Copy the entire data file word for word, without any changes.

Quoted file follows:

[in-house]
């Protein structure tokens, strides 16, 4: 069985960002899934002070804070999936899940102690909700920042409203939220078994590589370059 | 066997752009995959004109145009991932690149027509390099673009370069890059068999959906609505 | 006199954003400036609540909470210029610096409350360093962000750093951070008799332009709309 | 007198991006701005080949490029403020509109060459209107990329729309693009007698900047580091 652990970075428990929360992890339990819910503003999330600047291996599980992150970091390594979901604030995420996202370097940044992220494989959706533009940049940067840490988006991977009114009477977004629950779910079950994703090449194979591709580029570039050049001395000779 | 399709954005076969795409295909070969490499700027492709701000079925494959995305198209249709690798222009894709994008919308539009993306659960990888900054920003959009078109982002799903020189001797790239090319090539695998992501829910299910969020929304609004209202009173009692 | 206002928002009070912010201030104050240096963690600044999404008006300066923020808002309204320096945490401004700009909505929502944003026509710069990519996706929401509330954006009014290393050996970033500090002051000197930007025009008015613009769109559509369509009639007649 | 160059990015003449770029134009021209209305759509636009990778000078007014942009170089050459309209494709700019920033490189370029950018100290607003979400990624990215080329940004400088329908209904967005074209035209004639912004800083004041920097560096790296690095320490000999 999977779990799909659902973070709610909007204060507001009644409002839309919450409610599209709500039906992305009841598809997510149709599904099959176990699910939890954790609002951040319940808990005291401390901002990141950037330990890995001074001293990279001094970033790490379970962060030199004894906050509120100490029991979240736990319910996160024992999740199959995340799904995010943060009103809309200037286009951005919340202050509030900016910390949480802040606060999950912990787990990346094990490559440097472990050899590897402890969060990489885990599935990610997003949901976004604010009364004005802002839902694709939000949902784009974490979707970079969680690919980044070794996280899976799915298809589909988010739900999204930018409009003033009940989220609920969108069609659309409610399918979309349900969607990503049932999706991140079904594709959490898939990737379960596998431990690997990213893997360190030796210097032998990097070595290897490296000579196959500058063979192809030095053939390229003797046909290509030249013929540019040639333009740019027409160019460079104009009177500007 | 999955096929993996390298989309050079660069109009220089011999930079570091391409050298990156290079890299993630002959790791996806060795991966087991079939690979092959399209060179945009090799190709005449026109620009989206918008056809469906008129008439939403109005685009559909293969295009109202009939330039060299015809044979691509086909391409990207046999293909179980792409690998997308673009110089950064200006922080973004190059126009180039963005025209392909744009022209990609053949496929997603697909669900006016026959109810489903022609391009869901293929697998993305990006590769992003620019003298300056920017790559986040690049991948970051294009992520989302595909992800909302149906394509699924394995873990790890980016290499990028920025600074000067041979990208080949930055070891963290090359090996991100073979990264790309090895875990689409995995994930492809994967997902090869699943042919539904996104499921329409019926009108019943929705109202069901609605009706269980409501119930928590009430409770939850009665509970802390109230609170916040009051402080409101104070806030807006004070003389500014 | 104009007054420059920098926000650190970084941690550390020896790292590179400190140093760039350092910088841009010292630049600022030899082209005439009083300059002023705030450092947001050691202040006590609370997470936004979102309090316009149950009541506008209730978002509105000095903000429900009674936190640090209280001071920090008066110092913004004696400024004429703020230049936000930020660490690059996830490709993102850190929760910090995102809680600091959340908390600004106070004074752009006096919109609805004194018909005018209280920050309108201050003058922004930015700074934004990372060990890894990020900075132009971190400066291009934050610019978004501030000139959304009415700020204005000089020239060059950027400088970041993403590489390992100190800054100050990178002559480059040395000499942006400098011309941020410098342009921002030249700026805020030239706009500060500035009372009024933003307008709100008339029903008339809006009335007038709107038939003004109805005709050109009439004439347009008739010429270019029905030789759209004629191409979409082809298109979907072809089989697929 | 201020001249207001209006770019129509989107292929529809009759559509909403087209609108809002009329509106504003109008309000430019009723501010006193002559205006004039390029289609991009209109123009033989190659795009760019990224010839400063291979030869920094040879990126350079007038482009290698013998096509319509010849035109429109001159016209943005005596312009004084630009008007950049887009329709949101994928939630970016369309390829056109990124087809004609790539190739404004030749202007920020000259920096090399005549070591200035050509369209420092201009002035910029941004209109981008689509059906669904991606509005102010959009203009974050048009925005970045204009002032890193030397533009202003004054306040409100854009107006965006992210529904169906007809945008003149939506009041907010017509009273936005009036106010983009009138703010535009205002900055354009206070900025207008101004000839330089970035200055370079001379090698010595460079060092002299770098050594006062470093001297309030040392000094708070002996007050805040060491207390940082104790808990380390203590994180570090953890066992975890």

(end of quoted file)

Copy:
[in-house]
């Protein structure tokens, strides 16, 4: 069985960002899934002070804070999936899940102690909700920042409203939220078994590589370059 | 066997752009995959004109145009991932690149027509390099673009370069890059068999959906609505 | 006199954003400036609540909470210029610096409350360093962000750093951070008799332009709309 | 007198991006701005080949490029403020509109060459209107990329729309693009007698900047580091 652990970075428990929360992890339990819910503003999330600047291996599980992150970091390594979901604030995420996202370097940044992220494989959706533009940049940067840490988006991977009114009477977004629950779910079950994703090449194979591709580029570039050049001395000779 | 399709954005076969795409295909070969490499700027492709701000079925494959995305198209249709690798222009894709994008919308539009993306659960990888900054920003959009078109982002799903020189001797790239090319090539695998992501829910299910969020929304609004209202009173009692 | 206002928002009070912010201030104050240096963690600044999404008006300066923020808002309204320096945490401004700009909505929502944003026509710069990519996706929401509330954006009014290393050996970033500090002051000197930007025009008015613009769109559509369509009639007649 | 160059990015003449770029134009021209209305759509636009990778000078007014942009170089050459309209494709700019920033490189370029950018100290607003979400990624990215080329940004400088329908209904967005074209035209004639912004800083004041920097560096790296690095320490000999 999977779990799909659902973070709610909007204060507001009644409002839309919450409610599209709500039906992305009841598809997510149709599904099959176990699910939890954790609002951040319940808990005291401390901002990141950037330990890995001074001293990279001094970033790490379970962060030199004894906050509120100490029991979240736990319910996160024992999740199959995340799904995010943060009103809309200037286009951005919340202050509030900016910390949480802040606060999950912990787990990346094990490559440097472990050899590897402890969060990489885990599935990610997003949901976004604010009364004005802002839902694709939000949902784009974490979707970079969680690919980044070794996280899976799915298809589909988010739900999204930018409009003033009940989220609920969108069609659309409610399918979309349900969607990503049932999706991140079904594709959490898939990737379960596998431990690997990213893997360190030796210097032998990097070595290897490296000579196959500058063979192809030095053939390229003797046909290509030249013929540019040639333009740019027409160019460079104009009177500007 | 999955096929993996390298989309050079660069109009220089011999930079570091391409050298990156290079890299993630002959790791996806060795991966087991079939690979092959399209060179945009090799190709005449026109620009989206918008056809469906008129008439939403109005685009559909293969295009109202009939330039060299015809044979691509086909391409990207046999293909179980792409690998997308673009110089950064200006922080973004190059126009180039963005025209392909744009022209990609053949496929997603697909669900006016026959109810489903022609391009869901293929697998993305990006590769992003620019003298300056920017790559986040690049991948970051294009992520989302595909992800909302149906394509699924394995873990790890980016290499990028920025600074000067041979990208080949930055070891963290090359090996991100073979990264790309090895875990689409995995994930492809994967997902090869699943042919539904996104499921329409019926009108019943929705109202069901609605009706269980409501119930928590009430409770939850009665509970802390109230609170916040009051402080409101104070806030807006004070003389500014 | 104009007054420059920098926000650190970084941690550390020896790292590179400190140093760039350092910088841009010292630049600022030899082209005439009083300059002023705030450092947001050691202040006590609370997470936004979102309090316009149950009541506008209730978002509105000095903000429900009674936190640090209280001071920090008066110092913004004696400024004429703020230049936000930020660490690059996830490709993102850190929760910090995102809680600091959340908390600004106070004074752009006096919109609805004194018909005018209280920050309108201050003058922004930015700074934004990372060990890894990020900075132009971190400066291009934050610019978004501030000139959304009415700020204005000089020239060059950027400088970041993403590489390992100190800054100050990178002559480059040395000499942006400098011309941020410098342009921002030249700026805020030239706009500060500035009372009024933003307008709100008339029903008339809006009335007038709107038939003004109805005709050109009439004439347009008739010429270019029905030789759209004629191409979409082809298109979907072809089989697929 | 201020001249207001209006770019129509989107292929529809009759559509909403087209609108809002009329509106504003109008309000430019009723501010006193002559205006004039390029289609991009209109123009033989190659795009760019990224010839400063291979030869920094040879990126350079007038482009290698013998096509319509010849035109429109001159016209943005005596312009004084630009008007950049887009329709949101994928939630970016369309390829056109990124087809004609790539190739404004030749202007920020000259920096090399005549070591200035050509369209420092201009002035910029941004209109981008689509059906669904991606509005102010959009203009974050048009925005970045204009002032890193030397533009202003004054306040409100854009107006965006992210529904169906007809945008003149939506009041907010017509009273936005009036106010983009009138703010535009205002900055354009206070900025207008101004000839330089970035200055370079001379090698010595460079060092002299770098050594006062470093001297309030040392000094708070002996007050805040060491207390940082104790808990380390203590994180570090953890066992975890």